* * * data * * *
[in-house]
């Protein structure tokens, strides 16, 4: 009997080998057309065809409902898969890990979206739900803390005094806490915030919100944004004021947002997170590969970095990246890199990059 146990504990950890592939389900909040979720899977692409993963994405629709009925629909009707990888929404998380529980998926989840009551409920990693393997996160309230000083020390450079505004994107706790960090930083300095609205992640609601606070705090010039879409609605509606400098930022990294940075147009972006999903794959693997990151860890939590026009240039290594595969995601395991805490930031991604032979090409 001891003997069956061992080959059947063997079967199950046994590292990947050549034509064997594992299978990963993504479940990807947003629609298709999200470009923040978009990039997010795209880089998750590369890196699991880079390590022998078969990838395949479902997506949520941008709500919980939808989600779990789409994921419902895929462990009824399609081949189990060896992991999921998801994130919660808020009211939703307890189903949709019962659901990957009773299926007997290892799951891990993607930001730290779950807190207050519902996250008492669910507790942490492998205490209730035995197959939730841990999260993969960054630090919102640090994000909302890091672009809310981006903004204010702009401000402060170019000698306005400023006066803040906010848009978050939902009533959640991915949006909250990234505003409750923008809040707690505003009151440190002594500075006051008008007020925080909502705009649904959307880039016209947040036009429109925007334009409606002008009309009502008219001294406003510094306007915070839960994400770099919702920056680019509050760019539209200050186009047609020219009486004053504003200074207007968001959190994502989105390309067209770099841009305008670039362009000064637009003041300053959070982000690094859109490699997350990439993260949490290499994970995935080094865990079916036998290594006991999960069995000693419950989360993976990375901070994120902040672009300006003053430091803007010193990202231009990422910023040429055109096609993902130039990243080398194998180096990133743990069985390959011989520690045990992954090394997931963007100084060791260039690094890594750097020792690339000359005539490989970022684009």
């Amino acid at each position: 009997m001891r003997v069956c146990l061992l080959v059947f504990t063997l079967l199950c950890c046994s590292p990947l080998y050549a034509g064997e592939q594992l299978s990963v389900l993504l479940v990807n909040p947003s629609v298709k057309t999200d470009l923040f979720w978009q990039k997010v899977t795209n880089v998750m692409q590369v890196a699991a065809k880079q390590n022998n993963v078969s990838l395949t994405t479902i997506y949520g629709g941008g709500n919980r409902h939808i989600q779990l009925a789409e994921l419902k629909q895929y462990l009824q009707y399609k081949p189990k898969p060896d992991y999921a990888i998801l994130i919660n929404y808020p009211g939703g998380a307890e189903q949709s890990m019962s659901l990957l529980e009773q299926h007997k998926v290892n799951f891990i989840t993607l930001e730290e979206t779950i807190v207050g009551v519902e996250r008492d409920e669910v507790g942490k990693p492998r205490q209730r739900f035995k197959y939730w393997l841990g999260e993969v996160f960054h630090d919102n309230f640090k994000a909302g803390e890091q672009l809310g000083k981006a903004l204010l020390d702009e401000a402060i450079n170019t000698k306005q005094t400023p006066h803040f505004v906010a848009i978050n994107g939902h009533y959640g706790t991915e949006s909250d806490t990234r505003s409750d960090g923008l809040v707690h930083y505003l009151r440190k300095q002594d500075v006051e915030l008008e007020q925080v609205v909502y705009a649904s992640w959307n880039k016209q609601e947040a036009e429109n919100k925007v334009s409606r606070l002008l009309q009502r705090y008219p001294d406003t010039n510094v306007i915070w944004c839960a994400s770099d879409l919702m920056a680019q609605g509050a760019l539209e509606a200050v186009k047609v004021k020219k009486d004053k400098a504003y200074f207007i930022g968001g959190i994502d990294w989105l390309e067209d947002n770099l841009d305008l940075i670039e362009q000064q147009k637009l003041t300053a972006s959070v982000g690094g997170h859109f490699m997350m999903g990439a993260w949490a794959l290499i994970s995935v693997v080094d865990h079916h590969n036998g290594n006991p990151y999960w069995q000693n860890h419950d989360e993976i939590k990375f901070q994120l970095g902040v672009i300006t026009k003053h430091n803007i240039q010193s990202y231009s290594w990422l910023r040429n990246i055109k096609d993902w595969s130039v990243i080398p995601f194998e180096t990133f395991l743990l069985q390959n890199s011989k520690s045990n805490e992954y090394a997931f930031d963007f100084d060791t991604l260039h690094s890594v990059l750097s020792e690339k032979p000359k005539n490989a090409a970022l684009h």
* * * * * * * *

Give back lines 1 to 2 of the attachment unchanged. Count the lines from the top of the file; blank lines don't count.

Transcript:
[in-house]
């Protein structure tokens, strides 16, 4: 009997080998057309065809409902898969890990979206739900803390005094806490915030919100944004004021947002997170590969970095990246890199990059 146990504990950890592939389900909040979720899977692409993963994405629709009925629909009707990888929404998380529980998926989840009551409920990693393997996160309230000083020390450079505004994107706790960090930083300095609205992640609601606070705090010039879409609605509606400098930022990294940075147009972006999903794959693997990151860890939590026009240039290594595969995601395991805490930031991604032979090409 001891003997069956061992080959059947063997079967199950046994590292990947050549034509064997594992299978990963993504479940990807947003629609298709999200470009923040978009990039997010795209880089998750590369890196699991880079390590022998078969990838395949479902997506949520941008709500919980939808989600779990789409994921419902895929462990009824399609081949189990060896992991999921998801994130919660808020009211939703307890189903949709019962659901990957009773299926007997290892799951891990993607930001730290779950807190207050519902996250008492669910507790942490492998205490209730035995197959939730841990999260993969960054630090919102640090994000909302890091672009809310981006903004204010702009401000402060170019000698306005400023006066803040906010848009978050939902009533959640991915949006909250990234505003409750923008809040707690505003009151440190002594500075006051008008007020925080909502705009649904959307880039016209947040036009429109925007334009409606002008009309009502008219001294406003510094306007915070839960994400770099919702920056680019509050760019539209200050186009047609020219009486004053504003200074207007968001959190994502989105390309067209770099841009305008670039362009000064637009003041300053959070982000690094859109490699997350990439993260949490290499994970995935080094865990079916036998290594006991999960069995000693419950989360993976990375901070994120902040672009300006003053430091803007010193990202231009990422910023040429055109096609993902130039990243080398194998180096990133743990069985390959011989520690045990992954090394997931963007100084060791260039690094890594750097020792690339000359005539490989970022684009």